If there is any flaw to Trials Evolution, it is in the amount of cursing it’ll add to your vocabulary. I’m at the point where I can’t even play this game around my daughter due to how intense I can get in my sessions. This may sound like a problem, but I love it. What’s so fantastic is the fact that although the game can frustrate the player, it does a great job of not letting you breathe to feel that frustration. When you screw up and need to restart, the restarts happen so fast and smooth that you don’t really have time to react. Before my brain can think to throw the controller in sheer anger, the level has restarted and I’m racing again. It’s an utterly genius way of handling the more difficult races and keeps the player playing. Another reason the frustration levels don’t get too out of control, is how each run doesn’t have to be ‘perfect’ to complete. In other trial and error titles like the aforementioned Super Meat Boy, I struggle with the fact that some runs demand that the player be perfect in every sense of the word. That’s an angering frustration. What makes Trials so much different is in the fact that there is room for mistakes. On one race, I was trying to keep my front wheel up in the air over a jump and when I landed, I gave it too much gas. When I landed, instead of crashing, I quickly turned my mistake into a back flip over the next bump and continued my faultless run. There is room for creativity and adapting to what happens – a feature many trial and error games lack. It is what makes Trials Evolution so addictive.
When I review games, especially sequels and XBLA titles, I rate them based on how much they’ve improved over the original and how much value you get for the price paid. In both cases, Trials Evolution has trumped both its original, and in value compared to every other XBLA game on the market. For $15, there is an endless amount of content here with more rolling in by the minute with created pieces by users. I really can’t find anything to nag about, and trust me, I tried. Unless I can fault the developer for broken controllers or the bad words my daughter might learn, then this title, compared to the market it competes with, is unbelievable in design.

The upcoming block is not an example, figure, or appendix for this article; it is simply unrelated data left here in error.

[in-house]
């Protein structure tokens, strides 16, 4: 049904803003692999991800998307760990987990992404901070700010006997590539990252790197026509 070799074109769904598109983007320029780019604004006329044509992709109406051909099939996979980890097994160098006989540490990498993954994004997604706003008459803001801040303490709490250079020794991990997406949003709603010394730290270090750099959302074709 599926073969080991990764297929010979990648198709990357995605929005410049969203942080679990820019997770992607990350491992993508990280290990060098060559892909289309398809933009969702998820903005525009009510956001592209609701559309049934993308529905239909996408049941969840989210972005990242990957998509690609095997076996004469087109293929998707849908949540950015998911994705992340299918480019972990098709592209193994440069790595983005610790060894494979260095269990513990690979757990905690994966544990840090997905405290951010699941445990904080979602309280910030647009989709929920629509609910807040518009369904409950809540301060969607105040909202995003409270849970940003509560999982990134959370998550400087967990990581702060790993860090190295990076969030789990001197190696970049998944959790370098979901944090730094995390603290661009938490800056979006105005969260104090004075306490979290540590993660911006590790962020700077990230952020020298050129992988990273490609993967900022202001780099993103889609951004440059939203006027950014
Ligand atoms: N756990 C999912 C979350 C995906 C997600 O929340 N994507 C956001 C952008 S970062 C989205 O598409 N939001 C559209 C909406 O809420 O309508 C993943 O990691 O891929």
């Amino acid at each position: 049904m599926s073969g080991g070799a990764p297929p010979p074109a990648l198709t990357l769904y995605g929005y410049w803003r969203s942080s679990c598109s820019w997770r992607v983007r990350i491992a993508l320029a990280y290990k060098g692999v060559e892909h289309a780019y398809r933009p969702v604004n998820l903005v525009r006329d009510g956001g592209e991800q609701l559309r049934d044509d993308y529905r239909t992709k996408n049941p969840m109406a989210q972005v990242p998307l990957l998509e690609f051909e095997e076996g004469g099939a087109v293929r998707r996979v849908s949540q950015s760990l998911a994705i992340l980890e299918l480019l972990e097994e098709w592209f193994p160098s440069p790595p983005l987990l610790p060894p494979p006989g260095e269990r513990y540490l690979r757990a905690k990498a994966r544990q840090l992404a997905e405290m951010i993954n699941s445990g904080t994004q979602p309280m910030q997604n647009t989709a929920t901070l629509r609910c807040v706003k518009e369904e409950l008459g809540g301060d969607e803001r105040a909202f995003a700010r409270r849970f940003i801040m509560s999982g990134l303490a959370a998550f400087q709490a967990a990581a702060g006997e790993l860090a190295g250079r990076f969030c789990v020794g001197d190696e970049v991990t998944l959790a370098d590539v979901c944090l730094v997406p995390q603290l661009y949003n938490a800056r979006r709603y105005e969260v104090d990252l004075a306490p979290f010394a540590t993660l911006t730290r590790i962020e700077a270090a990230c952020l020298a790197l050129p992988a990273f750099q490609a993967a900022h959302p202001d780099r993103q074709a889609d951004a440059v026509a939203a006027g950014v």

Marking a game with a perfect score is always hard as a reviewer, but I give the score with pride. RedLynx has designed one of the most addictive and fun titles I’ve ever played and one that absolutely no Xbox 360 owner should live without. When we look back on 2012, not only will Trials Evolution stand as one of the best XBLA games of all-time, but it very well could be considered for game of the year. It’s that good.
A copy of Trials Evolution was provided by RedLynx for purposes of this review.